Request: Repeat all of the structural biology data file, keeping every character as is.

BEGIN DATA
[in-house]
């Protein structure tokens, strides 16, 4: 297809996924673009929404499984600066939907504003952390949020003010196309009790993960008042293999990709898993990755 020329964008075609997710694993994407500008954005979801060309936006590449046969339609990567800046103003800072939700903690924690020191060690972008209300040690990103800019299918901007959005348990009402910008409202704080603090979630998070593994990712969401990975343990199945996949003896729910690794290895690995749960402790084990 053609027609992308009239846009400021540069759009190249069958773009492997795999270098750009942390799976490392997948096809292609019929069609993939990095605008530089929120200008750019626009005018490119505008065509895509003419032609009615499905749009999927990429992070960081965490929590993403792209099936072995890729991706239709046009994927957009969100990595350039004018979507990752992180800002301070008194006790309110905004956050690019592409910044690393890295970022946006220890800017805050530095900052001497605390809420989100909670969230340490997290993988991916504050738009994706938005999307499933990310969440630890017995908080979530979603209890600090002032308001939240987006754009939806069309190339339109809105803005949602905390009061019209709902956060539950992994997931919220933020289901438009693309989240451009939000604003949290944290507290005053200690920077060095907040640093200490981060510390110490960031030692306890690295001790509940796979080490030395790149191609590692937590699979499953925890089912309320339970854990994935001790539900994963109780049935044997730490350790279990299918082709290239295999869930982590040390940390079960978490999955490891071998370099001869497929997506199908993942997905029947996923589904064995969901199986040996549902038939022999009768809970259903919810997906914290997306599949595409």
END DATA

[in-house]
């Protein structure tokens, strides 16, 4: 297809996924673009929404499984600066939907504003952390949020003010196309009790993960008042293999990709898993990755 020329964008075609997710694993994407500008954005979801060309936006590449046969339609990567800046103003800072939700903690924690020191060690972008209300040690990103800019299918901007959005348990009402910008409202704080603090979630998070593994990712969401990975343990199945996949003896729910690794290895690995749960402790084990 053609027609992308009239846009400021540069759009190249069958773009492997795999270098750009942390799976490392997948096809292609019929069609993939990095605008530089929120200008750019626009005018490119505008065509895509003419032609009615499905749009999927990429992070960081965490929590993403792209099936072995890729991706239709046009994927957009969100990595350039004018979507990752992180800002301070008194006790309110905004956050690019592409910044690393890295970022946006220890800017805050530095900052001497605390809420989100909670969230340490997290993988991916504050738009994706938005999307499933990310969440630890017995908080979530979603209890600090002032308001939240987006754009939806069309190339339109809105803005949602905390009061019209709902956060539950992994997931919220933020289901438009693309989240451009939000604003949290944290507290005053200690920077060095907040640093200490981060510390110490960031030692306890690295001790509940796979080490030395790149191609590692937590699979499953925890089912309320339970854990994935001790539900994963109780049935044997730490350790279990299918082709290239295999869930982590040390940390079960978490999955490891071998370099001869497929997506199908993942997905029947996923589904064995969901199986040996549902038939022999009768809970259903919810997906914290997306599949595409």